Hundreds of Britons in foreign jails over drug offences

Michaella McCollum escorted into court in Callao, Peru, on 24 September 2013
Image caption Michaella McCollum (left) and Melissa Reid admitted attempting to smuggle cocaine out of Peru

More than 850 Britons are locked up in overseas prisons for drug-related offences, serving sentences of up to 39 years, the Foreign Office has said.

Many are held for months without trial and face poor conditions, it said.

It highlighted the issue with charity Prisoners Abroad as part of a campaign warning against the use, possession and smuggling of drugs around the world.

Last year, consular staff handled some 650 drug-related cases, a figure the FCO wants to "reduce significantly".

The FCO said the zero-tolerance approach of certain countries towards drugs and the tough penalties they impose can come as a shock to some British travellers.

Overseas, offences that may carry cautions in the UK are often penalised with long prison sentences, while in 33 countries or territories some drug offences carry the death sentence, it warned.

For example:

  • In Peru, more than 30 Britons are currently in prison for drugs offences. Drug smugglers in the country face long terms of imprisonment. One recent case involved UK pair Michaella McCollum and Melissa Reid who pleaded guilty to attempting to smuggle cocaine out of Peru in August. The pair, aged 20, face jail sentences of at least six years and eight months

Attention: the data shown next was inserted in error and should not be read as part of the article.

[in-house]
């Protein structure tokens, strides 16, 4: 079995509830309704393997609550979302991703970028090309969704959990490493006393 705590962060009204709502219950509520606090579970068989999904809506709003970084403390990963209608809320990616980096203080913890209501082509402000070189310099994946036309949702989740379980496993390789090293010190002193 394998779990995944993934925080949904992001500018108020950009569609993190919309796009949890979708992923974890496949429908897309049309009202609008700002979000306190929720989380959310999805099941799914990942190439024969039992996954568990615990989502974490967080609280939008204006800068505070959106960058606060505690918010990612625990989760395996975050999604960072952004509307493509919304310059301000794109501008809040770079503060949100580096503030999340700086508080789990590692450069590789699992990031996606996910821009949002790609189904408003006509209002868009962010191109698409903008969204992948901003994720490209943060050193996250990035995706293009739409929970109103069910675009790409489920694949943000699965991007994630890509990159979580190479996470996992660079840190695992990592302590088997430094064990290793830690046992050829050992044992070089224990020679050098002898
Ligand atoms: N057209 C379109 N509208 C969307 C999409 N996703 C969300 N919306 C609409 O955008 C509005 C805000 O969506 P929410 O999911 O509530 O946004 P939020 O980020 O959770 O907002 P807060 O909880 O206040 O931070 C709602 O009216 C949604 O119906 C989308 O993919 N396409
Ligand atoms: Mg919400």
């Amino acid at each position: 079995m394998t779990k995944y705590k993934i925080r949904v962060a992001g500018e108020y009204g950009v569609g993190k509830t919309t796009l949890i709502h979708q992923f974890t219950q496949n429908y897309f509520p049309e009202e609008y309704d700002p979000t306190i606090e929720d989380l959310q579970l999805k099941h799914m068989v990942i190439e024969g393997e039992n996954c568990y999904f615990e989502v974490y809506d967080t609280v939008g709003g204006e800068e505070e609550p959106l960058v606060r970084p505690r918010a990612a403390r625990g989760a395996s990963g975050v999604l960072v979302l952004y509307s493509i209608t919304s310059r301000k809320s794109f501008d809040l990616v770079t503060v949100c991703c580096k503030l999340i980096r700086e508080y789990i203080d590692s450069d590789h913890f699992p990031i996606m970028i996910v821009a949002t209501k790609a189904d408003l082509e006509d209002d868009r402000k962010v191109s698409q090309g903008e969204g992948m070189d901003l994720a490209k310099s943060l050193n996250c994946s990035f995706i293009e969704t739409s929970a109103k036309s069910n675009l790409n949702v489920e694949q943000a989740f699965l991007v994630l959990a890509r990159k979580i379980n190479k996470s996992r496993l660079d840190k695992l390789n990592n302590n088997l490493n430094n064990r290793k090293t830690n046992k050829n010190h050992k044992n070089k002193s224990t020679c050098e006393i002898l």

• In Thailand, being in possession of in excess of 20g of a Class A drug could mean you are classified as a trafficker and could potentially be sentenced to death
  • United Arab Emirates' sentences for drug trafficking - for possession of even the smallest amount of illegal drugs - can lead to a minimum four-year jail sentence
  • In Indonesia, those caught with drugs face lengthy prison sentences or the death penalty, usually after a protracted and expensive legal process

Prisoners Abroad said it was supporting 80 Britons, aged between 18 and 30, who were being held in foreign countries for drugs offences.

Two thirds of these are still awaiting trial while others are serving sentences from a year to nearly 39 years, it said.

Consular affairs minister Mark Simmonds said: "People continue to be astonished at some of the penalties handed down for certain crimes overseas. In some countries possessing small amounts of marijuana can lead to decades in prison.

"Laws, penalties and sentences vary considerably around the world for the use, possession and trafficking of all types of drugs. When it comes to drugs our message is clear - don't take risks, the consequences are simply not worth it."

Prisoners Abroad chief executive Pauline Crowe said: "In many countries, men and women find themselves without access to food, clean water and the most basic of medical care.

"We urge people to consider the unsanitary conditions, overcrowded cells and the constant threat of disease before they get involved in drugs. They may have to live through these conditions for many, many years."

More on this story